Posts Tagged ‘saving water’
Here is a terrific article from Gen Green Life’s Blog called the 40 Facts About Water. We live in the beautiful state of California where unfortunately we do have and will continue to have a serious water problem. These are great facts to know, understand and think about each day. We had to pass this one along….. good stuff!!!!
FACT #1: While more than 70 percent of the Earth’s surface is covered by water, 97.5 percent of that total is salt water. From the remaining 2.5 percent that is freshwater, almost 70 percent is frozen in ice caps and
FACT #2: Less than 1% of the world’s fresh water (or about 0.007% of all water on earth) is readily accessible for direct human use.
FACT #3: The United States uses about 346,000 million gallons of fresh water every day.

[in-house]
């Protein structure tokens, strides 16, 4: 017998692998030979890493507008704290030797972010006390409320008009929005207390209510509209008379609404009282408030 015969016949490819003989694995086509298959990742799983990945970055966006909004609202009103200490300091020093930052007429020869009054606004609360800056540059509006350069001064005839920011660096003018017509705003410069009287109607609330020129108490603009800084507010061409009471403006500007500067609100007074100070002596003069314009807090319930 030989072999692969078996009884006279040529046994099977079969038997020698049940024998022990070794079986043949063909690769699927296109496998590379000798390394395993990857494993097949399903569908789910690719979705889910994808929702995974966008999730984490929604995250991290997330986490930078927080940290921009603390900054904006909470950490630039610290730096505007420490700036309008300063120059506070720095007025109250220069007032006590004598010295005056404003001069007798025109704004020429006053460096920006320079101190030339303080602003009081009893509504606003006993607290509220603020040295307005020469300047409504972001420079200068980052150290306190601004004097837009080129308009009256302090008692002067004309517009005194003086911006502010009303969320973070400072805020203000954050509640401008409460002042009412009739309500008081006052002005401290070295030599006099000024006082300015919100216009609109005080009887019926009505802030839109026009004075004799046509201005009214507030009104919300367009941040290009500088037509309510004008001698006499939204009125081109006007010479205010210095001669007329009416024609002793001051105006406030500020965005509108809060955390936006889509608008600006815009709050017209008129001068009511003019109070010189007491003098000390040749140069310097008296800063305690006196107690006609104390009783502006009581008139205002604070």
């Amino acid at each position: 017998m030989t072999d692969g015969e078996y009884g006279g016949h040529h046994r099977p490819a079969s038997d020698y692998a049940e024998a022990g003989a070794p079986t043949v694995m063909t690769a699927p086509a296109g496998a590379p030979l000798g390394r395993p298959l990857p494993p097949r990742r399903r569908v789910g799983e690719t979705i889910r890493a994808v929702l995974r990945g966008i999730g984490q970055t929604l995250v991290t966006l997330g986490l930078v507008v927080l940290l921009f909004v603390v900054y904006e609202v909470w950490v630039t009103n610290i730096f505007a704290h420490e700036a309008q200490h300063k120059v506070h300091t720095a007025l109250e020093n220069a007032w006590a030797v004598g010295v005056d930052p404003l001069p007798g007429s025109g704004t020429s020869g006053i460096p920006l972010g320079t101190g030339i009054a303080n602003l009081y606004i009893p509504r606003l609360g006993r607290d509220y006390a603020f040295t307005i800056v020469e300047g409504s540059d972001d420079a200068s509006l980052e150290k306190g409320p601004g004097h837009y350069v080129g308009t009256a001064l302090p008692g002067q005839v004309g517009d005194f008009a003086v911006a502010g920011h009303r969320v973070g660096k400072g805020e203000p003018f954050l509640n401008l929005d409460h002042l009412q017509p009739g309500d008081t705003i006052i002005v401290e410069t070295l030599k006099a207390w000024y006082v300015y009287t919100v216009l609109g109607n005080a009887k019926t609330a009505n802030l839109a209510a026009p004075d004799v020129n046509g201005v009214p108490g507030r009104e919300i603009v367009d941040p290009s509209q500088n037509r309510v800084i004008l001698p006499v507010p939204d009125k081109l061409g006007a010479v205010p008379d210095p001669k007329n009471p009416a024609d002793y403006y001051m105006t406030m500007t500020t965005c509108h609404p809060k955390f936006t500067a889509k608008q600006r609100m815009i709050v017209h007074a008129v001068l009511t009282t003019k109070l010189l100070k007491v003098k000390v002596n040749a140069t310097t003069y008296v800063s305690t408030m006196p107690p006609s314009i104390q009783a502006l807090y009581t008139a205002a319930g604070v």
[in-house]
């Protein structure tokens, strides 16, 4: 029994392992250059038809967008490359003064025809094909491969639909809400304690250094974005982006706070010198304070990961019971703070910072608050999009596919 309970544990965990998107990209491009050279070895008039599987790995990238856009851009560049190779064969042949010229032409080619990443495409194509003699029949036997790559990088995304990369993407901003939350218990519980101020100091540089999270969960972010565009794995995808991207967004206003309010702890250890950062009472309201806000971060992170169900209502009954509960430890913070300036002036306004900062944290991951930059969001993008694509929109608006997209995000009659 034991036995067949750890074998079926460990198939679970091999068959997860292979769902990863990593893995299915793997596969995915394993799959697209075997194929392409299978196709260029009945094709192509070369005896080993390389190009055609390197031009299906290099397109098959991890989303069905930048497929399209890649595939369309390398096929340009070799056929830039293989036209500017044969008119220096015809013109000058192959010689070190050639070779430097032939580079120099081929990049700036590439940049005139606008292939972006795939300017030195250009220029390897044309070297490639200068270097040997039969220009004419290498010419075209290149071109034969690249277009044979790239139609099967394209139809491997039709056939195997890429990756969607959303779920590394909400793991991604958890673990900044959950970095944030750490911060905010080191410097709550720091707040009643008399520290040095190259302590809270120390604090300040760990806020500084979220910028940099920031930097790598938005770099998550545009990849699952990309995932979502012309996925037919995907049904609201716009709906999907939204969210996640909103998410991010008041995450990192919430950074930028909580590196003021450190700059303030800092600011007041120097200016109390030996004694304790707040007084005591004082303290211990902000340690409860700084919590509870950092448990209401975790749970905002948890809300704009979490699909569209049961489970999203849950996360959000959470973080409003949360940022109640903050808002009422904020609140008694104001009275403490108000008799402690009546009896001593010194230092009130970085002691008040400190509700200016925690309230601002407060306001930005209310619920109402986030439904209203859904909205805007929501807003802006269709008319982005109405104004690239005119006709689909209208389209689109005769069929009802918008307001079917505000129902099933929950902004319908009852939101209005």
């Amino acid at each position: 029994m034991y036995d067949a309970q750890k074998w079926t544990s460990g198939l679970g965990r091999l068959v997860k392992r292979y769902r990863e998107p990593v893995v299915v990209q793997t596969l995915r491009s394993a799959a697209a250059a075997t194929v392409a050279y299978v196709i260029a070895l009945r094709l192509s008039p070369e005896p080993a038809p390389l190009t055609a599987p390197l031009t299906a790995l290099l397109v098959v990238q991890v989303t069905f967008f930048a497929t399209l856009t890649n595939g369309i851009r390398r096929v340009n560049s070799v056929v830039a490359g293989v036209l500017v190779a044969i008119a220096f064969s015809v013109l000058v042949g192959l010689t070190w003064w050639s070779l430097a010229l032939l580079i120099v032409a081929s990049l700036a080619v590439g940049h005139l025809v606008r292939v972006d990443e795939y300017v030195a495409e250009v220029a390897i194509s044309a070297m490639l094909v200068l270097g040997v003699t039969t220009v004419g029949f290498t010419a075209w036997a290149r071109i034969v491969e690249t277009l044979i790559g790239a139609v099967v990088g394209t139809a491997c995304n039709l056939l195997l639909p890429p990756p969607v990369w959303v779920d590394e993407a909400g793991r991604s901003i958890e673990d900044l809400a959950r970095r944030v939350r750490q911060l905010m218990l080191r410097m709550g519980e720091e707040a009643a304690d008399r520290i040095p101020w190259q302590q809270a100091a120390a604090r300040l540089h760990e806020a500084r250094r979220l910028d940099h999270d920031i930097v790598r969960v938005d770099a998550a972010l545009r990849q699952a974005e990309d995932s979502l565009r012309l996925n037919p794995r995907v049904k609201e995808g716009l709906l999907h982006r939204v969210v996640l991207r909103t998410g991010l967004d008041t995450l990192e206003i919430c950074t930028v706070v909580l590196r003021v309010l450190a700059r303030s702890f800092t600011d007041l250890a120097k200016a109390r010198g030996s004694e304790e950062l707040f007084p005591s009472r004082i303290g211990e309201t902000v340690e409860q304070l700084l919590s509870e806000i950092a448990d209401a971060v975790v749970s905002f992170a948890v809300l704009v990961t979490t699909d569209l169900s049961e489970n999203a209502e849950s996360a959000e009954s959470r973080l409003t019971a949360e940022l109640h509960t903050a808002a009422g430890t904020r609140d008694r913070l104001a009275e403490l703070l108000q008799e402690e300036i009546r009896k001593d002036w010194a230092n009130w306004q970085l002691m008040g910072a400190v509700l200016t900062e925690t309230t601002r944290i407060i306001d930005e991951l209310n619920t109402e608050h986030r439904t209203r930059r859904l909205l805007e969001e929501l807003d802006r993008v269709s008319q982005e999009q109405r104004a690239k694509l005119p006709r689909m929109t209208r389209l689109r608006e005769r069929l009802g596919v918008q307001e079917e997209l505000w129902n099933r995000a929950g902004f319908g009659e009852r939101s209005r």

FACT #4: The United States uses nearly 80 percent of its water for irrigation and thermoelectric power.
FACT #5: Agriculture is the main user of water across the globe, accounting for over 70% of all use.
FACT #6: On average, people in the United States use more than 105 gallons (400 liters)—in Europe use more than 52 gallons (200 liters)—of water per day. Flushing the toilet accounts for the largest amount of this water.
FACT #7: 85% of the energy used to machine-wash clothes goes to heating the water.
FACT #8: Showers account for 22 percent of individual water use in North America. Reducing your shower time by 5 minutes will save more than 4,200 gallons of water each year.
FACT #9: 3.575 million people die each year from water-related disease. 84% of water-related deaths are in children ages 0 - 14.
FACT #10: 98% of water-related deaths occur in the developing world.
FACT #11: While basic needs vary, the minimum daily requirement for survival is about 5.28 gallons (20 liters) per person. Most of the 1.1 billion people categorized as lacking access to clean water use 1.3 gallons (5 liters) a day—one-tenth of the average daily amount used in rich countries to flush toilets.